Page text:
Imagine a world where one had to wait weeks – even up to a month – to learn about the latest fashion trends, what types of champagne were popular, and who was dating whom. Imagine having to rely on your personal circle of friends to have connections in other geographic areas that could tell you what was being worn in New York and Paris so that you, anxious to be on the cutting edge, could be the first to buy it in local stores as it became available.
This scenario is some far-fetched imagination of an alternate reality. Rather, it is reminiscent of days not so long ago, before the advent of social media, when the rich and famous learned what their sphere of influence was going to be doing before the rest of the world and capitalized on that knowledge to build empires. It is not surprising, then, that the rich and famous were the first adopters of social media and that they continue to influence the world through instantaneous digital marketing campaigns waged in public social media space while engaging their own close friends and peer groups in tightly controlled and secretive social media networks of their own.
All of this is not to say that the true images placed on social media by the ultra-rich and famous not give any insight into their true lifestyles. A look into social media behemoth, @theultimatekaiser (The Ultimate Kaiser), a little-known but heavily trafficked social media platform of Hong Kong billionaire, Calvin Lo. His business dealings are largely secretive but he is incredibly wealthy and extremely powerful.
It’s difficult to determine what is placement and what is authentic in Lo’s social media but the lion’s share of what is published appears more like an artistic storyboard with an authentic look in to the life of a billionaire. The Ultimate Kaiser is designed as a place where Lo can be himself, network with his peers, and truly exhibit the components of his life not designed to sell or generate profits in the way traditional social media presences are.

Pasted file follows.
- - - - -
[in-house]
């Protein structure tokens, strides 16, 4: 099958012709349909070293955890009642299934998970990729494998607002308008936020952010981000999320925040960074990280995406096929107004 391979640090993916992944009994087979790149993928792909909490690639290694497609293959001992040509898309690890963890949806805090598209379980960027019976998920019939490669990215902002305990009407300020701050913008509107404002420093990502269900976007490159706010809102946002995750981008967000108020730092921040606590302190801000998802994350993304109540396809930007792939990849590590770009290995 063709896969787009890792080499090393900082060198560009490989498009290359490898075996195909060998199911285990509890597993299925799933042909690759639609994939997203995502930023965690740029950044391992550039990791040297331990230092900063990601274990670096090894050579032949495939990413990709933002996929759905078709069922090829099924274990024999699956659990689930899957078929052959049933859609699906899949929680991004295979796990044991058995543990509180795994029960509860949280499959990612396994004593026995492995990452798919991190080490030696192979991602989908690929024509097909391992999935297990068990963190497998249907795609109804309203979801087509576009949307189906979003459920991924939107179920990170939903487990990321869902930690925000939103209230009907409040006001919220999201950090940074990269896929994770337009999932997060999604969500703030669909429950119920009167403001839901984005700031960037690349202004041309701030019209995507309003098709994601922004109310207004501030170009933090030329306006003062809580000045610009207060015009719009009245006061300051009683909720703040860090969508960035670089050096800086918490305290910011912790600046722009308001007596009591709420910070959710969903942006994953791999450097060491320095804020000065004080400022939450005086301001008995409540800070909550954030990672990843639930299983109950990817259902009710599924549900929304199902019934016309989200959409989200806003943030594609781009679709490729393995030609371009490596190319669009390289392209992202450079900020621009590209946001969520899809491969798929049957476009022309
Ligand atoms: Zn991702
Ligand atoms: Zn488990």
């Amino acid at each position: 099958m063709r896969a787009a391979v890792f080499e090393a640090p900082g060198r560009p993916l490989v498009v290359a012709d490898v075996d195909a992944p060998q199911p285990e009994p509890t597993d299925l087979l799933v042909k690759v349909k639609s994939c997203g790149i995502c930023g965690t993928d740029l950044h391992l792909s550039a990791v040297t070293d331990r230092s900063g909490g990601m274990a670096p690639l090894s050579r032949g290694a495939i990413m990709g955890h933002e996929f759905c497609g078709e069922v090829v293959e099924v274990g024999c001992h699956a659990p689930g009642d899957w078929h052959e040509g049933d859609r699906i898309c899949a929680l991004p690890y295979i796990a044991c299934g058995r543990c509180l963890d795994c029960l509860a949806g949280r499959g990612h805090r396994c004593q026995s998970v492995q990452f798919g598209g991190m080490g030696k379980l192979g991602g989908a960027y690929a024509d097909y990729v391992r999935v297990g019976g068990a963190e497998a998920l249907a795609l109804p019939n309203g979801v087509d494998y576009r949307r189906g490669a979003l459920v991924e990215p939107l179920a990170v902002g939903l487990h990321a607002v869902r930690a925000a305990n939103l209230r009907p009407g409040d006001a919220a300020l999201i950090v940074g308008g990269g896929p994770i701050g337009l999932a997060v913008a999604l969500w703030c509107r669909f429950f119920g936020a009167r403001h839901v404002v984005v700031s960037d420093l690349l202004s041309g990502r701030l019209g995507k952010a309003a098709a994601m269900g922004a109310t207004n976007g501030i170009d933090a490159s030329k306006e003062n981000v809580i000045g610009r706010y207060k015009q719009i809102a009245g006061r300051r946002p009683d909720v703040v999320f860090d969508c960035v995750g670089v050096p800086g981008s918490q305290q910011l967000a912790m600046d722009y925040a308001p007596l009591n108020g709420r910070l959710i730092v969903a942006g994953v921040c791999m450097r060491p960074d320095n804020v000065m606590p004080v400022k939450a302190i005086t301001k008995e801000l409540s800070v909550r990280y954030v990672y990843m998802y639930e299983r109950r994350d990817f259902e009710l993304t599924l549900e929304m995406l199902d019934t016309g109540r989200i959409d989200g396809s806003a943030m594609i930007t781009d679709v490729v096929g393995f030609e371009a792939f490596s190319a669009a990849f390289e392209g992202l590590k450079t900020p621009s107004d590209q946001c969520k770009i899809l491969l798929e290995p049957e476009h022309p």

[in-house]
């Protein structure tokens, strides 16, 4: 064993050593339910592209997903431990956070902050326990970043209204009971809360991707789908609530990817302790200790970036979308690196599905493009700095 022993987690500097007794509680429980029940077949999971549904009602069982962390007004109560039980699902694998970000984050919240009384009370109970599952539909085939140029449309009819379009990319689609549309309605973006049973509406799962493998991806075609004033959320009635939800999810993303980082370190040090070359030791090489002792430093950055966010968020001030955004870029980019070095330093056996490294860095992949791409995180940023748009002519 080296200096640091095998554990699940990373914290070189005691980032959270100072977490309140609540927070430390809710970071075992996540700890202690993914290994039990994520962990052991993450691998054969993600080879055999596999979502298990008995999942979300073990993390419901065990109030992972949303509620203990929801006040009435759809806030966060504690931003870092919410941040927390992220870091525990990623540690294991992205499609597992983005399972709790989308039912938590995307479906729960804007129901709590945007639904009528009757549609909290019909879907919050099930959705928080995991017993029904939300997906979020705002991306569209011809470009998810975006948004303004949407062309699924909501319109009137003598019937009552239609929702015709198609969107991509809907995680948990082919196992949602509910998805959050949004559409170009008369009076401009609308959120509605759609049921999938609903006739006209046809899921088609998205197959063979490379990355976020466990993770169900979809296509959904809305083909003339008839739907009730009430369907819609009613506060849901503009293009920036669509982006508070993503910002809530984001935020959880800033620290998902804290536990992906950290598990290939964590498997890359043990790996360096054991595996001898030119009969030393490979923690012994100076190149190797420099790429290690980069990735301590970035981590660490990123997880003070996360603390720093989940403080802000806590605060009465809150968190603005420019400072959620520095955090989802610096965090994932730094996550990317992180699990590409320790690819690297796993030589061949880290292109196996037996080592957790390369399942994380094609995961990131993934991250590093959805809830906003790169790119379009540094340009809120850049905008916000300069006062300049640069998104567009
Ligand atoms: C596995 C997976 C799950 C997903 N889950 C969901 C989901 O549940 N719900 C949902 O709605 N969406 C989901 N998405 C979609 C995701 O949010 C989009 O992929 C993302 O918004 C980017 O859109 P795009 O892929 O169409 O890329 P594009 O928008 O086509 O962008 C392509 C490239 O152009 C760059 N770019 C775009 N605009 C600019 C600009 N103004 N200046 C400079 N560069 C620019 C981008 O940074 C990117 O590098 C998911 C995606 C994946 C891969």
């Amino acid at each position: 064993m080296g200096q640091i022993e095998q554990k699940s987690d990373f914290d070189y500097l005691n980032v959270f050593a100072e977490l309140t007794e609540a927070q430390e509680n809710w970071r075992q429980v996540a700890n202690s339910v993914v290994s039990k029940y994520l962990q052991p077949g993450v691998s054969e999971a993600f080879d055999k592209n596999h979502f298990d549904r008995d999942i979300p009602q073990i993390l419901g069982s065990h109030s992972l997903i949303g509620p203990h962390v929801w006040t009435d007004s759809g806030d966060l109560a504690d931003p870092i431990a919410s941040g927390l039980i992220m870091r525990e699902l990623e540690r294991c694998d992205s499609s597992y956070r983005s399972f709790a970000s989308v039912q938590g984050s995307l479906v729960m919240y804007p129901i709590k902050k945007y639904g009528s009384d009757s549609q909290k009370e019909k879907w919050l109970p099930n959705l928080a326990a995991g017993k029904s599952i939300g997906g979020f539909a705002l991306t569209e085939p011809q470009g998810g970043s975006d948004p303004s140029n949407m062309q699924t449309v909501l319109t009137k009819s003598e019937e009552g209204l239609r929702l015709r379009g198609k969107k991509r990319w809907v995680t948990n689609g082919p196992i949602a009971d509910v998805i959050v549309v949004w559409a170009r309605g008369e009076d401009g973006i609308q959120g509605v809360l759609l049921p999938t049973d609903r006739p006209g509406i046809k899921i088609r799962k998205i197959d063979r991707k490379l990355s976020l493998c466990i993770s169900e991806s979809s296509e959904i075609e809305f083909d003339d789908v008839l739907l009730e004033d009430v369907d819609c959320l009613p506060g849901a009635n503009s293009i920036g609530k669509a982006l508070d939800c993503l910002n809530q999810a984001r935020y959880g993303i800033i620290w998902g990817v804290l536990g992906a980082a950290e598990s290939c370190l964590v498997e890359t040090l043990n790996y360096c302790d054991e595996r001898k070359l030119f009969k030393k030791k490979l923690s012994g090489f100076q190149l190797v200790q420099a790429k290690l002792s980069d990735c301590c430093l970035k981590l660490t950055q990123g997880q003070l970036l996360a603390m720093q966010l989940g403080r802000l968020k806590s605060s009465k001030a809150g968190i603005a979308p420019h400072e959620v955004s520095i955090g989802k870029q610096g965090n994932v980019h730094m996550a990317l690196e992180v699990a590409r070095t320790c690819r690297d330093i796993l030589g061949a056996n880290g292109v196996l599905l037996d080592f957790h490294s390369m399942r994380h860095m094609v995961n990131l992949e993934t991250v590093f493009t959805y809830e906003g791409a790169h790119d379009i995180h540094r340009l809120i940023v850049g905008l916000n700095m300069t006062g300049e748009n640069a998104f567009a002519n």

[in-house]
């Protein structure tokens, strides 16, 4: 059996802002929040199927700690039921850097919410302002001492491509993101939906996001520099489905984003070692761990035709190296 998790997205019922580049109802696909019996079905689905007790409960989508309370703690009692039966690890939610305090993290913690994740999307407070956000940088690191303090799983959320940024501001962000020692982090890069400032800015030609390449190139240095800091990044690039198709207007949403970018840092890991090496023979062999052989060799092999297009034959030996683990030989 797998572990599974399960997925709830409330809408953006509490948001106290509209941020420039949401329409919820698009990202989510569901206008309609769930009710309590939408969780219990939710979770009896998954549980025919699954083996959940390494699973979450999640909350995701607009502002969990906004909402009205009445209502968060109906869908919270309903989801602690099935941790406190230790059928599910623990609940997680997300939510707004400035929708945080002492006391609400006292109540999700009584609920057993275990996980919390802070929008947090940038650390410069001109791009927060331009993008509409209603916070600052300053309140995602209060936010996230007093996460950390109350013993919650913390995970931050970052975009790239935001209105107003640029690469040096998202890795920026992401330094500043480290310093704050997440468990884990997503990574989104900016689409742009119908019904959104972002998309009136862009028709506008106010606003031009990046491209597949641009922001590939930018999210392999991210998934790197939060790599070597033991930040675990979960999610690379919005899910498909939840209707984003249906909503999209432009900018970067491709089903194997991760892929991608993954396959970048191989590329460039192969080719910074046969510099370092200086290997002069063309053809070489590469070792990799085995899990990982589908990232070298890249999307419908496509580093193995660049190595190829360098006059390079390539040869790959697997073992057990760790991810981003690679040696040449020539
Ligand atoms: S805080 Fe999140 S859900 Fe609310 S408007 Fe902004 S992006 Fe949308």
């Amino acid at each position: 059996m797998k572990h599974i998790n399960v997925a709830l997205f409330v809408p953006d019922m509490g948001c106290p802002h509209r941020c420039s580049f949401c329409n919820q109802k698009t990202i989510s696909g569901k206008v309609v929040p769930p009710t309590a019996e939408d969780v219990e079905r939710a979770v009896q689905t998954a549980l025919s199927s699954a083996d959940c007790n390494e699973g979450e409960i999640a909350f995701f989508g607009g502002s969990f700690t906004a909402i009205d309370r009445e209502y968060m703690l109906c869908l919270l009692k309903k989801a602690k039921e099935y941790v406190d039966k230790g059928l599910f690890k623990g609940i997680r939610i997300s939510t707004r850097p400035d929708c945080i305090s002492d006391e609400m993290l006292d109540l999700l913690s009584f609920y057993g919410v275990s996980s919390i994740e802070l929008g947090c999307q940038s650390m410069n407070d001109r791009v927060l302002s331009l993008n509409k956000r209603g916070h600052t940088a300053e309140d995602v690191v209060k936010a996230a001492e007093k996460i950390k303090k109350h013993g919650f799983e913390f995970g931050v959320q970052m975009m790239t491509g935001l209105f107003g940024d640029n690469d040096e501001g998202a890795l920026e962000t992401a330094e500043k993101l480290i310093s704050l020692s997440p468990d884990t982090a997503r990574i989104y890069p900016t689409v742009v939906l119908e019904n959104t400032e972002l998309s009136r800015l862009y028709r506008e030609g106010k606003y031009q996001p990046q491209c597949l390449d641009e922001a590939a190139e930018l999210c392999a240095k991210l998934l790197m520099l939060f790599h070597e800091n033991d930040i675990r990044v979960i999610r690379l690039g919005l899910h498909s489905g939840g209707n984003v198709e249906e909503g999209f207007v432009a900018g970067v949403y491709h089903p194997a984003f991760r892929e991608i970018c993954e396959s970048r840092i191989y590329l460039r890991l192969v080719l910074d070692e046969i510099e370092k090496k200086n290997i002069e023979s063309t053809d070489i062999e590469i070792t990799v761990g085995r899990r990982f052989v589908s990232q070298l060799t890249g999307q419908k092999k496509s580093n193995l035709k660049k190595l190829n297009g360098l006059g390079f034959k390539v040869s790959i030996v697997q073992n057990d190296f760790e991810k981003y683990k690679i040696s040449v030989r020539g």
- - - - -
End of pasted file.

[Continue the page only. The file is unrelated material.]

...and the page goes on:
On the other end of the spectrum, it may be said that the wealthy are among the most public individuals in the world, embracing trends and strategically placing their mark on products that will become trends and increase the wealth of their endorsers. A prime example of individuals who were early exploiters of social media are the Kardashians. While the family was wealthy to begin with, the women all set out on individual campaigns to dominate social media with little to offer other than pictures of their wealth and extravagant lifestyle. Devoid of particular talent, these wealthy individuals saw social media as a means of expanding their wealth by using the resources available to them rather than talent.
It is the potential for this type of placement and the ability to capitalize upon it that other rich and famous people were the first to embrace social media and, in many cases, make a career of it.